Intentionally awful auditions
Talent competitions and bad auditions go hand-in-hand. Unfortunately, on “American Idol,” bad just isn’t bad enough anymore. Sure, “Idol” viewers have seen loads of would-be singers overestimate their talent and warble their way through “Unchained Melody,” but the camera loves someone who’s willing to take awful to the next level. Enter the intentionally bad hams of show. They know they can’t carry a tune, but that’s not going to stop them from a shot at gruesome televised glory. And why should it? Season three’s William Hung translated his ear-splitting “She Bangs” audition into a three-record deal.
You’d think, with all those desperate hopefuls competing head-to-head for a chance to be the lone “Idol,” frequent fights would breakout amongst the pop star wannabes. But no, the judges, along with helpful host Ryan Seacrest, take care of all the on-air fracas. To make matters worse, the fights rarely ring true. After seven seasons, just how shocked could Paula Abdul possibly be by Simon Cowell’s acerbic assessments? She knows he’s going to dash someone’s dreams in the most offensive way possible, yet she still lashes out like she’s never heard the man before. Then there’s Simon and his favorite sparring partner, Ryan. There’s hardly a topic those two can’t tackle without turning it into a duel of thinly veiled and presumably rehearsed gay-panic jibes.
The glory note gone wrong
Some songs have a moment where the vocals swell and express all the built up emotion in one powerful, climactic note. That’s the glory note. It has its place and works beautifully in a tearjerker standard, like “Over the Rainbow.” But glory notes are practically de rigueur on “AI” now. Any old pop song or country ditty is ripe for the glory treatment. It’s sort of showy shorthand for “not only can I hold a note, I can hold it longer and louder than any songwriter ever intended. Behold my greatness.” Clay Aiken squeezed the glory note for all it was worth in the second season of competition. Since then, it seems everyone wants to match his mastery of the unnecessary.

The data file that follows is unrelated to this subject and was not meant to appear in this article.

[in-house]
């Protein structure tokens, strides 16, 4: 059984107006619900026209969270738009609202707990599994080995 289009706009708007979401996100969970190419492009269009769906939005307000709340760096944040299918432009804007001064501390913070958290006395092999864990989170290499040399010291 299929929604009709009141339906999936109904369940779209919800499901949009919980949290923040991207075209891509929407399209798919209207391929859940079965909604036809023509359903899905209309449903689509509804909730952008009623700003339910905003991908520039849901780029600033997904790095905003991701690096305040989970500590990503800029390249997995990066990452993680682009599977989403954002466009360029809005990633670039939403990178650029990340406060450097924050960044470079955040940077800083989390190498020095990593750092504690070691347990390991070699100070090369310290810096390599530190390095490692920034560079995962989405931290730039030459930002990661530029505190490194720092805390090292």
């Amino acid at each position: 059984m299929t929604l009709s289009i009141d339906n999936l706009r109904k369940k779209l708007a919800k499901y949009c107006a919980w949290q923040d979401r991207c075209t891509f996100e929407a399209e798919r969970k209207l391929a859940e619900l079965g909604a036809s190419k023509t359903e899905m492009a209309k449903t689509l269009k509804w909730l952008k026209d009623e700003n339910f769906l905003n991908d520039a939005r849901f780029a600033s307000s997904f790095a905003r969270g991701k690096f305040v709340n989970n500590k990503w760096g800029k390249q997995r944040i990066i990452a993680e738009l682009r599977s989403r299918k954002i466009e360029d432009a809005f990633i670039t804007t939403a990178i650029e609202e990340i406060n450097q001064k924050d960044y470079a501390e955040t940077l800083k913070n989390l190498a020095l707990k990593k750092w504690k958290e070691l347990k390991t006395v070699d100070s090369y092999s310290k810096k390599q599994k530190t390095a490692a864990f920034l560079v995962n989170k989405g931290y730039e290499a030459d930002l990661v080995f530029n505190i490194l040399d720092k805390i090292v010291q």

Sob story as strategy
During the audition process, singing talent just isn’t enough to get one noticed, at least where the lens is concerned. The best airtime goes to the contestants with the best back-stories. The sadder it sells, the better. Sickly loved ones, personal ailments, a death in the family — anything that really tugs on the old heartstrings will do. Those tales of woe might even be worth a trip to Hollywood. But warning to the wannabes: they rarely take you beyond that. Teary-eyed teen Josiah “living in my car” Leming learned that lesson last year. His story got plenty of mileage in the early days, but he was out before the song-centric final 24 hit the stage.
‘I’m sorry to say… You made it!’
How do you tell a group of stressed out singers their big break is finally on the way? By tricking them into thinking that they’ve lost their only shot at it, of course. There’s the “We’ve got some bad news for you… You’re going to Hollywood!” approach, or the equally annoying, “You’re not going to like this, but… Congratulations!” spiel. Heck, Randy Jackson and the gang have honed their “Hate to break it to you… You’re on to the next round!” lines to a frustratingly predictable and unwelcome art form. It never gets old… to them!
© 2013 msnbc.com.